2. Vlad says:

    Some chutzpah on Chris Mann to be so aggressive and bullying when he’s an out of shape slob…we could replace cigarettes/tobacco in that transcript with whatever he enjoys eating most and see how he likes being on the receiving end of a sanctimonious finger-wagging lecture…

  3. Clicky says:

  4. Emily says:

    I have a lot of respect for Simon Clark and what he does. He’s very well spoken. Had to laugh out loud at this part –

    Simon Clark:
    Well, I think they are quite sensible. They realise that if you are to get more people to quit smoking you’ve got to come up with something that is equally and perhaps more pleasurable than smoking.

    Chris Mann:
    What about fresh air?

    Antismokers always sound like such prigs!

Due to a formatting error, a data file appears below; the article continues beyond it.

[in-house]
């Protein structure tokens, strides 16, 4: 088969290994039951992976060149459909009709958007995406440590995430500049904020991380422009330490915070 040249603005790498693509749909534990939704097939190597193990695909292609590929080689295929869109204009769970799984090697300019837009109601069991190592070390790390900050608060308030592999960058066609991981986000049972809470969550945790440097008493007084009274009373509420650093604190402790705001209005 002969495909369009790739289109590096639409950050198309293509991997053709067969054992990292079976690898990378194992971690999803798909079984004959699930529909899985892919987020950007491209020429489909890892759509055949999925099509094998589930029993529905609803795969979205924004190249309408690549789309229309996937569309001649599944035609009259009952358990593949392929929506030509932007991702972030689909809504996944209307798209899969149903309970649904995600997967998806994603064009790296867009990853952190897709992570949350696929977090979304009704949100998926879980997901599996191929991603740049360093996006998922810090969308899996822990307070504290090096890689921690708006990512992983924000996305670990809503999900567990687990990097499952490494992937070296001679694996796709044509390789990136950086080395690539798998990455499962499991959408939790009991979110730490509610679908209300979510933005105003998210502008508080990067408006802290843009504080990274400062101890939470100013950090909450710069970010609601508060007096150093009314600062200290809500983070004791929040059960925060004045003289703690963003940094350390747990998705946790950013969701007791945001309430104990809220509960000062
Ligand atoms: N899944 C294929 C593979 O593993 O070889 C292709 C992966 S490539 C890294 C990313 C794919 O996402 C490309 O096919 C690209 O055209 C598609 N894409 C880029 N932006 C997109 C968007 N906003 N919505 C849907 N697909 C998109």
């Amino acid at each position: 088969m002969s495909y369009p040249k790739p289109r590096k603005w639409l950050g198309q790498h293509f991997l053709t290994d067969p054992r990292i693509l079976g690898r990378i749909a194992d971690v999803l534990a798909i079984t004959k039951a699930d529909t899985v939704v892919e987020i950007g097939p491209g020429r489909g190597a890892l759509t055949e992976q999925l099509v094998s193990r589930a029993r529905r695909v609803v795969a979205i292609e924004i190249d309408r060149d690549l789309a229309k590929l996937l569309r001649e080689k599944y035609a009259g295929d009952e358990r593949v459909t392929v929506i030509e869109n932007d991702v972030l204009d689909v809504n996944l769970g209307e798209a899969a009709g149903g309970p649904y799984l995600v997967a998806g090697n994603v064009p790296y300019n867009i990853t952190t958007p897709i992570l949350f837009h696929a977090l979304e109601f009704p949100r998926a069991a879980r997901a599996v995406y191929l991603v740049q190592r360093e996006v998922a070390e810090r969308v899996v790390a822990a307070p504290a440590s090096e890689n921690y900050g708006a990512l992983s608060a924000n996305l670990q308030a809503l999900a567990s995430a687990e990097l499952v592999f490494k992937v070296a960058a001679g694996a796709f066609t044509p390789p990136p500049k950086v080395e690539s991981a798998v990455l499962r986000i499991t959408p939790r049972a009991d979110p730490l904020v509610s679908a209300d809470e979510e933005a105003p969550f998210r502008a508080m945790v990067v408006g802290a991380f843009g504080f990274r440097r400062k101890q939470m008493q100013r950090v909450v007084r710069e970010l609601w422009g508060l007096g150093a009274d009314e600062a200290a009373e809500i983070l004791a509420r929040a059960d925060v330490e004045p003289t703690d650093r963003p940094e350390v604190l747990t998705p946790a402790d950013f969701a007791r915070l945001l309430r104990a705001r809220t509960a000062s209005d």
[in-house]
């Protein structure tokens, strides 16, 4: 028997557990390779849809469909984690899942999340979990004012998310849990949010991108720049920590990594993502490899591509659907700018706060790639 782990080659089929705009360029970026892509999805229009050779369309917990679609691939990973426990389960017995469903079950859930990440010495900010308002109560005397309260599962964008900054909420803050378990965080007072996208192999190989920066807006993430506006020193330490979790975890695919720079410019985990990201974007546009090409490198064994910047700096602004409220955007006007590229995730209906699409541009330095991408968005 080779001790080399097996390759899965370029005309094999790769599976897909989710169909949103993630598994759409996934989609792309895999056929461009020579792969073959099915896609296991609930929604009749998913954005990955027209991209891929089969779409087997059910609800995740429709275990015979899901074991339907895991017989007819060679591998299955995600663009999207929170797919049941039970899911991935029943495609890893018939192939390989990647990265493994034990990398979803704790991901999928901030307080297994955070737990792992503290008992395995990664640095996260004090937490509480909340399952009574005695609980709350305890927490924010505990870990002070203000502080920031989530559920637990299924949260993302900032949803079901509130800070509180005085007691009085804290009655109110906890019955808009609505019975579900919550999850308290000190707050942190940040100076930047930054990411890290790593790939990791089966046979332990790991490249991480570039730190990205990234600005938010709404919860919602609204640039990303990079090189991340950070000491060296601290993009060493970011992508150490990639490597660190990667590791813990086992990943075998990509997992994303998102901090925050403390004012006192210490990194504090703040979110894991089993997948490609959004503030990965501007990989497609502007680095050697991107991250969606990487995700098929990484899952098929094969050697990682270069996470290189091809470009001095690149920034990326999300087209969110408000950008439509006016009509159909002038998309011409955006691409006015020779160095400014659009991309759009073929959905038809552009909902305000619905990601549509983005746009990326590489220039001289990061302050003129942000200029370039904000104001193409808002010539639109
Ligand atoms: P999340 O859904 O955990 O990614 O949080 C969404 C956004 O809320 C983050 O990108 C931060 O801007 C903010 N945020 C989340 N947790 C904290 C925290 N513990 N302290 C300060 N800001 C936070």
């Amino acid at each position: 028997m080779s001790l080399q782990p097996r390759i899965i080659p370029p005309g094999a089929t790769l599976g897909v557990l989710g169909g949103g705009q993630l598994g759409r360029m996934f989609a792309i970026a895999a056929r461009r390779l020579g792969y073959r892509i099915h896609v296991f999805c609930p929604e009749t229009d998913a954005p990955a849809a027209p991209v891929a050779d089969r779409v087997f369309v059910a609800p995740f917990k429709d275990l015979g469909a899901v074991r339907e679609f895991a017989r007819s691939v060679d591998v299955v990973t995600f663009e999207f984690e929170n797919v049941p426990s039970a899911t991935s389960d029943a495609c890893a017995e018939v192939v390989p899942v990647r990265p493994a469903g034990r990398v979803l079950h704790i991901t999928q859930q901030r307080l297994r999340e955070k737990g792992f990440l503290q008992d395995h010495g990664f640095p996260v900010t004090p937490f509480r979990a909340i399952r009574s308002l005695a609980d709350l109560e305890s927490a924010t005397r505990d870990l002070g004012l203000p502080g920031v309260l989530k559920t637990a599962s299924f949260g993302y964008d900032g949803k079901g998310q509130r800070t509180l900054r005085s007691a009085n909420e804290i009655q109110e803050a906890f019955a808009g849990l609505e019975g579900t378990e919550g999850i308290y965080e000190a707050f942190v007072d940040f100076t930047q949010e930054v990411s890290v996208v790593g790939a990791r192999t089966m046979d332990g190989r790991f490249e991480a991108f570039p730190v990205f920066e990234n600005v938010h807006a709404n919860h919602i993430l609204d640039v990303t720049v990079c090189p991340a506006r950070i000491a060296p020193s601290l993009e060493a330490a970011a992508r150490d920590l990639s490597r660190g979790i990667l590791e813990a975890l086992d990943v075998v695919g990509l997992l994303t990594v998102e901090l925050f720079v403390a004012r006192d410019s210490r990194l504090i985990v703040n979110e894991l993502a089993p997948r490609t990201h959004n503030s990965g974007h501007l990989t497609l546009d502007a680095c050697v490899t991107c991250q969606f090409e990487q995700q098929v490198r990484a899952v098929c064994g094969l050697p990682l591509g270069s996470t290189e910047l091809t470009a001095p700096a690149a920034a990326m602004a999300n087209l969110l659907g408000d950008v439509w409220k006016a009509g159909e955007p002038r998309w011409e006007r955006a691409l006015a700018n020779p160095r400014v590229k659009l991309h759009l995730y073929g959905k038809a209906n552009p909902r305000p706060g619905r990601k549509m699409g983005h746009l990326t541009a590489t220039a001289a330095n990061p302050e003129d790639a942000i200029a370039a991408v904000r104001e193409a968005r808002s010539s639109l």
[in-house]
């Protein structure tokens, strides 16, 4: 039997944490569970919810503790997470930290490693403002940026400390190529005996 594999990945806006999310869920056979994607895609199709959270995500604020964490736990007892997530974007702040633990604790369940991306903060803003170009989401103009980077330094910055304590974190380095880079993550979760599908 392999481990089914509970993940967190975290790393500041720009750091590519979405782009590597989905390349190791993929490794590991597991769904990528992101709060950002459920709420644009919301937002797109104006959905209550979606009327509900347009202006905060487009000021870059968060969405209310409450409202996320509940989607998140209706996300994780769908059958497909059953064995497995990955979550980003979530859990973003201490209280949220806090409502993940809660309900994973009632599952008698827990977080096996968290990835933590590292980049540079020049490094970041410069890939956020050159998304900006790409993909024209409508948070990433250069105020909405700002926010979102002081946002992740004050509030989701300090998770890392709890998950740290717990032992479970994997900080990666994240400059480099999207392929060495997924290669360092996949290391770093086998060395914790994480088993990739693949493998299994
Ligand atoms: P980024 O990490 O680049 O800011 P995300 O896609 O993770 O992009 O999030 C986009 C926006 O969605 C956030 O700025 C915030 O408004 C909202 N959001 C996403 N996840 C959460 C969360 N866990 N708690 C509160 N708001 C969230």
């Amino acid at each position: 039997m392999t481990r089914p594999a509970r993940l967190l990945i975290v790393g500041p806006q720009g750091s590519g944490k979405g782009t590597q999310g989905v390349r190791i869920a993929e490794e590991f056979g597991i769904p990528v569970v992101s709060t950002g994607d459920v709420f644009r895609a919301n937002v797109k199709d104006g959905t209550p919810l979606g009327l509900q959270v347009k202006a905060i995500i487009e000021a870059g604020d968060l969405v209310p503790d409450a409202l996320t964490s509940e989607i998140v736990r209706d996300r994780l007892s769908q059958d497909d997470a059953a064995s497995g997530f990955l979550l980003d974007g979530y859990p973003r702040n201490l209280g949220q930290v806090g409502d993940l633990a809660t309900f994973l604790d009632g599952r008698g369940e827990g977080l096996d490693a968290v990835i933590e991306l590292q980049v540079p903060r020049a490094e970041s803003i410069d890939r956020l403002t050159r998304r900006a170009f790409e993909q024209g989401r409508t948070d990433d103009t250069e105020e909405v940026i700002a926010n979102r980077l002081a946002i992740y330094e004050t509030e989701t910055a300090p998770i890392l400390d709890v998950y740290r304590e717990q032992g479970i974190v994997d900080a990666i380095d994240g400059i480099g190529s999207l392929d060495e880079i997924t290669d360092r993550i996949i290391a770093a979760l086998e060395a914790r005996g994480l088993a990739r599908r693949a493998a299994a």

5. Mark Jarratt says:

    Agree, again! And why is it that anti-tobacco zealots, often paid with money extorted from smokers, seem to believe anyone speaking up for individual choice and autonomy is immediately discredited if they have ever received funding from tobacco manufacturers and suppliers?
    Isn’t that evidence of a blatant double standard, and hypocritical? Anti-tobacco advocates such as ASH are richly rewarded from public funds for relentless government sanctioned bullying of smokers and interfering in free markets to meet their divisive and damaging prohibitionist objectives, but
    advocates of personal autonomy are expected to work for free (or maybe “fresh air” if such air exists).
    The bushfire smoke here in east coast Australia has caused similar mass panic as the government anti-tobacco propaganda: people walking around with mostly useless face masks, and sales of also mostly useless air purifiers at record levels (don’t the prohibitionist fascists claim smoke can travel through solid walls?). Predictably, the usual health cultists are fabricating claims about harm from bushfire smoke as comparable to tobacco smoke, omitting as usual any references to dose and duration of exposure, or permissible exposure levels used for work safety guidance.